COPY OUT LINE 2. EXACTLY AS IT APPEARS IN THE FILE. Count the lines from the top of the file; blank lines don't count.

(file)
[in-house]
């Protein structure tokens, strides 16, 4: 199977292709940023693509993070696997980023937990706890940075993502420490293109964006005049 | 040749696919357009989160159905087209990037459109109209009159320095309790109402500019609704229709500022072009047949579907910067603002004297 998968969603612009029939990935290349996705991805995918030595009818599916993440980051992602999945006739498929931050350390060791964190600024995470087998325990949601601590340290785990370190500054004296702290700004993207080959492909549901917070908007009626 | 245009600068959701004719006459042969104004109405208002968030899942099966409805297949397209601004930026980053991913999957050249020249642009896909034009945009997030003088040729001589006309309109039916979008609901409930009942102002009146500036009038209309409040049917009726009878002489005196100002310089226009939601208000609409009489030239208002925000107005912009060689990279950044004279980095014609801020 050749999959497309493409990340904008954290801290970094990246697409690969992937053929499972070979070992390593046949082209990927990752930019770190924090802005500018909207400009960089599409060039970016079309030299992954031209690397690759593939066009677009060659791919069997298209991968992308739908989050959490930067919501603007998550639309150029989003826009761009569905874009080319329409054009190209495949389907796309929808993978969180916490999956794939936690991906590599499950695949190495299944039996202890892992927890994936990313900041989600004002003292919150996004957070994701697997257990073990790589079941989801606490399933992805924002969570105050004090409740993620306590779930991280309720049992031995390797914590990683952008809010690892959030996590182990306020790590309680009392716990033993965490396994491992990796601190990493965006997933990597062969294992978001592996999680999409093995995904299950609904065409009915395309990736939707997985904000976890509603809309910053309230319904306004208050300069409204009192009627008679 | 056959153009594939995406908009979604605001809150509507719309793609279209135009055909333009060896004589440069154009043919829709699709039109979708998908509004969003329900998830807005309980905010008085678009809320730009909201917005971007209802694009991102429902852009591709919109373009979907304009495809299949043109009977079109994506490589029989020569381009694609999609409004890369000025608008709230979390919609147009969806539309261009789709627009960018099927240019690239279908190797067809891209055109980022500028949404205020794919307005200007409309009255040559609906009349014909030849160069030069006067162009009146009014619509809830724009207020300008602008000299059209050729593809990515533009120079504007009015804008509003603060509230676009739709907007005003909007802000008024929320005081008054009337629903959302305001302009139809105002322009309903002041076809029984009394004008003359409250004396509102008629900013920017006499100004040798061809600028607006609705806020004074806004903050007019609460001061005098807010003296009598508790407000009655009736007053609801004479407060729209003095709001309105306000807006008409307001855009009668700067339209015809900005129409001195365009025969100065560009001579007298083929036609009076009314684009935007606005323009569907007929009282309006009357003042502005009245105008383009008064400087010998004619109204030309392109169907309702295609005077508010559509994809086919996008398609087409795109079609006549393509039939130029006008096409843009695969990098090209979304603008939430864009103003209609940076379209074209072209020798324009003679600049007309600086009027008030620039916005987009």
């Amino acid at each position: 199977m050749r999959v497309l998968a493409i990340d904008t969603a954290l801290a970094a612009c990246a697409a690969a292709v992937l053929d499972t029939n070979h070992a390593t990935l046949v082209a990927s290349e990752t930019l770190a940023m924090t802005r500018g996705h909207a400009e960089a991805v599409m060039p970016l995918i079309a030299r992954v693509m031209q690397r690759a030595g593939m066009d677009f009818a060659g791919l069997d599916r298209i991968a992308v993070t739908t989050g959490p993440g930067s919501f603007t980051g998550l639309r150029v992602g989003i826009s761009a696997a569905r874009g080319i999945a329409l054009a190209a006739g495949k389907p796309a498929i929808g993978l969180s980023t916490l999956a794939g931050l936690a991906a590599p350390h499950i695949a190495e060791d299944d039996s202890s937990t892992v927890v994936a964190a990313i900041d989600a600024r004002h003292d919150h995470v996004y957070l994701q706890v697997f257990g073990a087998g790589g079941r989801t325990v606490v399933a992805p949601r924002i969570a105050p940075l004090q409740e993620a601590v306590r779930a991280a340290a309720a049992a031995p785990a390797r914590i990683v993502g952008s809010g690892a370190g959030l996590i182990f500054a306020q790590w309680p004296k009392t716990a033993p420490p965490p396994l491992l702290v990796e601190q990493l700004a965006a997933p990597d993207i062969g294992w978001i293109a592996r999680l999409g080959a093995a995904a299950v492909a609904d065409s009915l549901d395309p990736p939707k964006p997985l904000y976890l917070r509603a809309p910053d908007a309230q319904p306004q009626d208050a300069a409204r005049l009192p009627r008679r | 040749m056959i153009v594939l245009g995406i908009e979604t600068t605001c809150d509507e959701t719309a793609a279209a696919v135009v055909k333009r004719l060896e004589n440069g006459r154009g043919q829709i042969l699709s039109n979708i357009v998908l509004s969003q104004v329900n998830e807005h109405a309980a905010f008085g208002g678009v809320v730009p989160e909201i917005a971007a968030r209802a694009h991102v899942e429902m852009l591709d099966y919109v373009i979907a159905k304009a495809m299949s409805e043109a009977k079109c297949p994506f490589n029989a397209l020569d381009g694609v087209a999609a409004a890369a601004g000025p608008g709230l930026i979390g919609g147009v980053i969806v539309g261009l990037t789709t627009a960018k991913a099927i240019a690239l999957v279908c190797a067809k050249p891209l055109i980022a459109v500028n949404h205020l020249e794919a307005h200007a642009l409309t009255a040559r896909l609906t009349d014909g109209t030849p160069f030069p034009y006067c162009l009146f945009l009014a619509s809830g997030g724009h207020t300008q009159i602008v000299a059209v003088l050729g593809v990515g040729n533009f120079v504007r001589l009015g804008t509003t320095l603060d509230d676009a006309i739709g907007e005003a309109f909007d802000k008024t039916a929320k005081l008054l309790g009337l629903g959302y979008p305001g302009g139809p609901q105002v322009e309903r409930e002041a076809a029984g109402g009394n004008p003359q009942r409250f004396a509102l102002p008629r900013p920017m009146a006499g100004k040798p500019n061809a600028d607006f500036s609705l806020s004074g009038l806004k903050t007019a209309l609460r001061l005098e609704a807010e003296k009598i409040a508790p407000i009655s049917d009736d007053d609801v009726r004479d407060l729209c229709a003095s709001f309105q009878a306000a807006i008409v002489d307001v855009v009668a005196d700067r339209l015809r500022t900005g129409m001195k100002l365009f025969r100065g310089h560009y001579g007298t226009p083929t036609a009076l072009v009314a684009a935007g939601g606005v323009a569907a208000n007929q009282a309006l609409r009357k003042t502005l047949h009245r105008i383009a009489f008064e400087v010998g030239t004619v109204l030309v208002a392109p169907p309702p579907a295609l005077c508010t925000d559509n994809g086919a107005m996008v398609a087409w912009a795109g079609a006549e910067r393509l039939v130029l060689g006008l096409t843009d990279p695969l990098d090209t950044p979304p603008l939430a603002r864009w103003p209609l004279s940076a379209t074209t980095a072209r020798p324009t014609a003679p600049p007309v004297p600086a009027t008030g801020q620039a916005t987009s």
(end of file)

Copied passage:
């Protein structure tokens, strides 16, 4: 199977292709940023693509993070696997980023937990706890940075993502420490293109964006005049 | 040749696919357009989160159905087209990037459109109209009159320095309790109402500019609704229709500022072009047949579907910067603002004297 998968969603612009029939990935290349996705991805995918030595009818599916993440980051992602999945006739498929931050350390060791964190600024995470087998325990949601601590340290785990370190500054004296702290700004993207080959492909549901917070908007009626 | 245009600068959701004719006459042969104004109405208002968030899942099966409805297949397209601004930026980053991913999957050249020249642009896909034009945009997030003088040729001589006309309109039916979008609901409930009942102002009146500036009038209309409040049917009726009878002489005196100002310089226009939601208000609409009489030239208002925000107005912009060689990279950044004279980095014609801020 050749999959497309493409990340904008954290801290970094990246697409690969992937053929499972070979070992390593046949082209990927990752930019770190924090802005500018909207400009960089599409060039970016079309030299992954031209690397690759593939066009677009060659791919069997298209991968992308739908989050959490930067919501603007998550639309150029989003826009761009569905874009080319329409054009190209495949389907796309929808993978969180916490999956794939936690991906590599499950695949190495299944039996202890892992927890994936990313900041989600004002003292919150996004957070994701697997257990073990790589079941989801606490399933992805924002969570105050004090409740993620306590779930991280309720049992031995390797914590990683952008809010690892959030996590182990306020790590309680009392716990033993965490396994491992990796601190990493965006997933990597062969294992978001592996999680999409093995995904299950609904065409009915395309990736939707997985904000976890509603809309910053309230319904306004208050300069409204009192009627008679 | 056959153009594939995406908009979604605001809150509507719309793609279209135009055909333009060896004589440069154009043919829709699709039109979708998908509004969003329900998830807005309980905010008085678009809320730009909201917005971007209802694009991102429902852009591709919109373009979907304009495809299949043109009977079109994506490589029989020569381009694609999609409004890369000025608008709230979390919609147009969806539309261009789709627009960018099927240019690239279908190797067809891209055109980022500028949404205020794919307005200007409309009255040559609906009349014909030849160069030069006067162009009146009014619509809830724009207020300008602008000299059209050729593809990515533009120079504007009015804008509003603060509230676009739709907007005003909007802000008024929320005081008054009337629903959302305001302009139809105002322009309903002041076809029984009394004008003359409250004396509102008629900013920017006499100004040798061809600028607006609705806020004074806004903050007019609460001061005098807010003296009598508790407000009655009736007053609801004479407060729209003095709001309105306000807006008409307001855009009668700067339209015809900005129409001195365009025969100065560009001579007298083929036609009076009314684009935007606005323009569907007929009282309006009357003042502005009245105008383009008064400087010998004619109204030309392109169907309702295609005077508010559509994809086919996008398609087409795109079609006549393509039939130029006008096409843009695969990098090209979304603008939430864009103003209609940076379209074209072209020798324009003679600049007309600086009027008030620039916005987009």